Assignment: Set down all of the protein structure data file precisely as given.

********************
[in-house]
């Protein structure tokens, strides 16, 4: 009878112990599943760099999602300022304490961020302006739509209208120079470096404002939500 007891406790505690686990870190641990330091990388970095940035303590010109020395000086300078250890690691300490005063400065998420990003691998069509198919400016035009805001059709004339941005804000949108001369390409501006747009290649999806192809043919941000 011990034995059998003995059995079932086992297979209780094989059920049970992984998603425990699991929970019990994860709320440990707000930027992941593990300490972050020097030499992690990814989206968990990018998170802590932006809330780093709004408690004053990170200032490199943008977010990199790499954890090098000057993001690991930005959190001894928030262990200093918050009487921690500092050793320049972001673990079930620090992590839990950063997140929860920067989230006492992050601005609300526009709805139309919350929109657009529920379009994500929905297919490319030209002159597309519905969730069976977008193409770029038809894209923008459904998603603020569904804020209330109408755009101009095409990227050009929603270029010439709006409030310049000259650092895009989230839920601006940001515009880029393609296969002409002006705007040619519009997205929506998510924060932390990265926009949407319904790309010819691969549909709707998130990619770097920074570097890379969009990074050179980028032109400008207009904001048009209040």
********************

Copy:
[in-house]
């Protein structure tokens, strides 16, 4: 009878112990599943760099999602300022304490961020302006739509209208120079470096404002939500 007891406790505690686990870190641990330091990388970095940035303590010109020395000086300078250890690691300490005063400065998420990003691998069509198919400016035009805001059709004339941005804000949108001369390409501006747009290649999806192809043919941000 011990034995059998003995059995079932086992297979209780094989059920049970992984998603425990699991929970019990994860709320440990707000930027992941593990300490972050020097030499992690990814989206968990990018998170802590932006809330780093709004408690004053990170200032490199943008977010990199790499954890090098000057993001690991930005959190001894928030262990200093918050009487921690500092050793320049972001673990079930620090992590839990950063997140929860920067989230006492992050601005609300526009709805139309919350929109657009529920379009994500929905297919490319030209002159597309519905969730069976977008193409770029038809894209923008459904998603603020569904804020209330109408755009101009095409990227050009929603270029010439709006409030310049000259650092895009989230839920601006940001515009880029393609296969002409002006705007040619519009997205929506998510924060932390990265926009949407319904790309010819691969549909709707998130990619770097920074570097890379969009990074050179980028032109400008207009904001048009209040």